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The Massey Story

Vincent Massey

VincentMasseyMassey Theatre was originally called the New Westminster Junior Secondary Auditorium. But in the mid-1950s it was renamed Vincent Massey Theatre after the man that inspired its construction. Construction was funded by all three levels of government to create a place where student, community based and professional performing artists could all work. Vincent Massey was, of course, the first Canadian Governor General of Canada as well as the author of the pivotal “Massey Report.” This 1950’s document set Canada’s arts and culture policy. The report also created the much-loved CBC and the Canada Council.

It was through Massey’s work that the arts in Canada began to flourish; theatre companies, opera and ballet companies, authors and visual artists were given the opportunity to create.

The Massey Theatre boasts production workshops, a full-size stage, an audience chamber of 1260 seats and a visual arts gallery. It is located in the geographic centre of the Metro Vancouver area and adjacent to BC’s largest high school, the 2000 student campus of New Westminster Secondary School.

An array of stunning professional performances as well as community, festival, and student performances are among the over 200 events presented at Massey each season.

Governed as a registered Non-Profit Charitable Society by an independent board of directors, Massey Theatre is neither a civic nor a school facility but a professional arts organization which works to support the performing arts throughout the Metro Vancouver.

….“The Man Who Came to Dinner”, starring Hollywood’s own MONTY WOOLLEY. Backstage, after the show, Mr. Woolley asked Mayor Lewie Sangster, my father, the population of New Westminster. When Dad said 32,000, the famous actor exclaimed, “Do you realize what a gem your little city has in this fabulous theatre?” (This was before Queen Elizabeth Theatre was even dreamed of and until it was, Massey Theatre was where Broadway Shows and big theatrical events were held). “It’s a lovely size – and the acoustics are excellent,” he added. And who would know more about theatres than Monty Woolley?- Evelyn Sangster Benson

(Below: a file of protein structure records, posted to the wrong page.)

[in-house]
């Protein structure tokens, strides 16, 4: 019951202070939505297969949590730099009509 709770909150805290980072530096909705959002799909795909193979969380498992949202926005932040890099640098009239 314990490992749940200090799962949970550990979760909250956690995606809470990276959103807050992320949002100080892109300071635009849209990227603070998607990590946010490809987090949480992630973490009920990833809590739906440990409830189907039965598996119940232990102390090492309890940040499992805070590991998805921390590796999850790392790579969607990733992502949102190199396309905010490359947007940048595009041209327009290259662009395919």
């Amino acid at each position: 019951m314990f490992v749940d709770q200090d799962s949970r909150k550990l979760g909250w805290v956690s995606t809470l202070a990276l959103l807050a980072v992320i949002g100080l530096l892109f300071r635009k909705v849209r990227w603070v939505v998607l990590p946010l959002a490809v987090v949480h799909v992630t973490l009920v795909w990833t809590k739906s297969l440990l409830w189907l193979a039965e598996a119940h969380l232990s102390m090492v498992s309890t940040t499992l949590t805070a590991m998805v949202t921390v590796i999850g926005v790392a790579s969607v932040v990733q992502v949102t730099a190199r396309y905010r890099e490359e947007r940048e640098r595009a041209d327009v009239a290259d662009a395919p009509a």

Some Facts about the Theatre

  • The Massey Theatre was designed and built in 1948 by E. Evans and Son and W.M. Bow Associate Architects of Vancouver. In its original form, the building had a strong modern identity indicative of post war optimism. “Modernism,” as an architectural form, was realized in Canada tentatively in the 1930s and only became firmly entrenched in the 1950s coincident with the post war economic boom.
  • The original streamlined interior plasterwork of parallel lines and curved planes is intact and retains a geometric elegance. “Cosmetic” changes, however, have introduced a monochromatic color scheme and the original grand glass entry tower has been covered over. Additions such as the 8th Avenue band rooms have resulted in the loss of the theatre’s initial modern clarity.
  • The retention of the stage and audience chamber as conceived has provided the Lower Mainland with one of the few operating “hemp houses” in North America. The term “hemp house” refers to the rigging system which uses woven fiber to secure scenery in the fly tower. Many of the knots and techniques used in hemp systems are connected with the ancient rigging lore or sailing ships.
  • Massey Theatre’s capacity of 1,260 seats makes it the largest proscenium theatre in the region outside of Vancouver. The orchestra seating capacity is 867 plus ten wheelchair positions and the balcony holds 393 seats.